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Wal-Mart changes its rules on recovering money for medical expenses
Wal-Mart has changed the health insurance rules that almost cost permanently disabled former employee Debbie Shank her trust fund.
When the world's largest retailer announced in April it would not pursue the money despite a U.S. Supreme Court ruling that it could, the company also announced it was reviewing the rules that prompted it to pursue the court case.
On Wednesday, Wal-Mart Watch, the Washington, D.C.-based group that keeps a critical eye on the company, announced it had learned the details of those rule changes and declared the changes a victory for workers.
A spokesman for Wal-Mart, Greg Rossiter, said the policies were put in place in April.
"Everyone was moved by Mrs. Shank's extraordinary situation," Rossiter said. "The plan did not give us much flexibility. We reviewed the guidelines of the trust that pays benefits for our associates and family members and modified the plan to allow us more discretion."
Jim Shank, Debbie Shank's former husband, said he is grateful that national publicity surrounding the case helped push Wal-Mart to change its policy. "I wish it wouldn't have taken national outrage to push Wal-Mart to do the right thing, but I'm glad the company listened to everyone who spoke up on our behalf."
Debbie Shank was a night stock clerk at the Cape Girardeau Wal-Mart in 2000 when she was in a severe car crash. The company's health insurance paid $469,000 for her care, covering expenses until she won a $1 million settlement from the accident. Attorneys fees and a $100,000 share for Jim Shank to care for their three sons left a trust fund of $417,000.
The Wal-Mart insurance plan trustees launched a lawsuit to recover the money remaining from the settlement. Using a legal theory known as subrogation, the company said it had a right to be reimbursed for medical expenses that were the responsibility of another party when that third party had met its obligation.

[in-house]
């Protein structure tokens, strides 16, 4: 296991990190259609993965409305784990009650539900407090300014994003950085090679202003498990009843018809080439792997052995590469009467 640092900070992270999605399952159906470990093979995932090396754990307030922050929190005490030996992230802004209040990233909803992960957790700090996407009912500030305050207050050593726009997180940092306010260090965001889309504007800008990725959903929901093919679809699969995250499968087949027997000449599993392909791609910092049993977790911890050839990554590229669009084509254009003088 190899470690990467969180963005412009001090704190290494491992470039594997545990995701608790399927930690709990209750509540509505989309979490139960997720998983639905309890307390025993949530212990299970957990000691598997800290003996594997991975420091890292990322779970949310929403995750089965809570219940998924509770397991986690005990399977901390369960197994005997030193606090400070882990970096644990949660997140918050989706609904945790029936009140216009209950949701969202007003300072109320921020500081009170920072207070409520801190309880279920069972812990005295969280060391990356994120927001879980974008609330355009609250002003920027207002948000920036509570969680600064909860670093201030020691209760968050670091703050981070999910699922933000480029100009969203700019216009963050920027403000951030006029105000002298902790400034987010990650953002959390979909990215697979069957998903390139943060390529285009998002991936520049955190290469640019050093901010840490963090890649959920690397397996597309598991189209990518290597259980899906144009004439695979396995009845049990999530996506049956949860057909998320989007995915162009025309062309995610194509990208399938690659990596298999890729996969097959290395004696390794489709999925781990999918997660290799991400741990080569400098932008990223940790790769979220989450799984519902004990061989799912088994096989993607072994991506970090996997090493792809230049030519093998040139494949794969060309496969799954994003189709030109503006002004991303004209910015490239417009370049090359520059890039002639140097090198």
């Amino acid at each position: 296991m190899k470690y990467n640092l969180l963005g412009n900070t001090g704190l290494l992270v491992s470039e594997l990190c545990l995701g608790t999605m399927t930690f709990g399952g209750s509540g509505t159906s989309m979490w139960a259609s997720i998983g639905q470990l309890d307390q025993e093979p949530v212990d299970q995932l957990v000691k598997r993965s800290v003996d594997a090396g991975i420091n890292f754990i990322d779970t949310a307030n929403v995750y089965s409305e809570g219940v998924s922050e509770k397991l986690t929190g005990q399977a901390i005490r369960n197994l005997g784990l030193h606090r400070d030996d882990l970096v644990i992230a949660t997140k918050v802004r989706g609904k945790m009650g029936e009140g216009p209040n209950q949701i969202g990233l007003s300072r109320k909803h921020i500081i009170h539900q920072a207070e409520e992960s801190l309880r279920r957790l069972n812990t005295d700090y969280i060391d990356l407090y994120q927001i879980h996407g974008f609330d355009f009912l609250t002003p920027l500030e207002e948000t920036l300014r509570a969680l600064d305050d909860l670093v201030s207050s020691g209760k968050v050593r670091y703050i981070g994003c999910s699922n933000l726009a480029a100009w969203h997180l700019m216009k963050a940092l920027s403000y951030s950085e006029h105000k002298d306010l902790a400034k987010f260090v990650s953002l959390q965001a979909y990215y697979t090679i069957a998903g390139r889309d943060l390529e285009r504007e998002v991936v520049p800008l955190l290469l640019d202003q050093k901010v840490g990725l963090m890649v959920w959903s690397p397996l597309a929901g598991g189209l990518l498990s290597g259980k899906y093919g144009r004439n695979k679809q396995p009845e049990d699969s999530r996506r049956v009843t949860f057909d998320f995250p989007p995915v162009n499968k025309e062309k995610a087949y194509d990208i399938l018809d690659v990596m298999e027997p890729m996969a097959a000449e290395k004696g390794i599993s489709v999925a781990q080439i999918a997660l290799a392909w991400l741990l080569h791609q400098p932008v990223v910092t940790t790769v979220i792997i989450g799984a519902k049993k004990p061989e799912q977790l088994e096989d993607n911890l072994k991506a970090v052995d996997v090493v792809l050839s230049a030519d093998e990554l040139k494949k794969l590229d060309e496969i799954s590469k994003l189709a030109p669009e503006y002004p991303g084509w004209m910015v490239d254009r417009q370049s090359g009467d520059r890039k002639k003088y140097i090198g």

While the giant company won the legal battle, it lost the public relations war. An article about Shank's situation that appeared in the Wall Street Journal prompted a wave of publicity that included stories on CNN, NBC, Fox News and other national outlets.
While the case was pending, Debbie and Jim Shank's son, Cpl. Jeremy Shank, was killed while serving in Iraq.
Now, Wal-Mart Watch said, the company has included new rules in its health plan documents for the plan year beginning Jan. 1 that specifically exempt a worker left in Shank's condition from being hit with a similar lawsuit. Shank has lived in a nursing home since the accident. She has brain damage, can't walk or use her arms and has a limited short-term memory.
"We applaud Wal-Mart for making this positive change to its subrogation policy," David Nassur, executive director of Wal-Mart Watch, said in a news release. "While we believe Wal-Mart could have done the right thing much sooner, we are very pleased with the end result. Wal-Mart still has a long way to go to improve the quality and affordability of its employee health-care plans, but this is a specific step in the right direction and a victory for Wal-Mart workers."
The new rules, set out in the explanation of worker benefits for the coming year, say the insurance plan will not pursue recovery when the injury or illness involved results in paraplegia or quadriplegia, severe burns, total permanent mental or physical disability or death.
And in other cases, the rules say, the recovery will be limited to no more than half of the amount recovered from a third party. Rossiter declined to discuss the specific changes. To do so could undercut Wal-Mart's competitive advantage, he said.
"Our focus is on providing the best possible coverage that we can for our associates and their families," he said.
As the corporation sought to portray the changes as old news, Wal-Mart Watch spokeswoman Stacie Temple said the company had not announced the specifics until it appeared in the employee handbook. "Our whole point is that this particular change is a very small step in making progress on their health-care plan and it is a good step."
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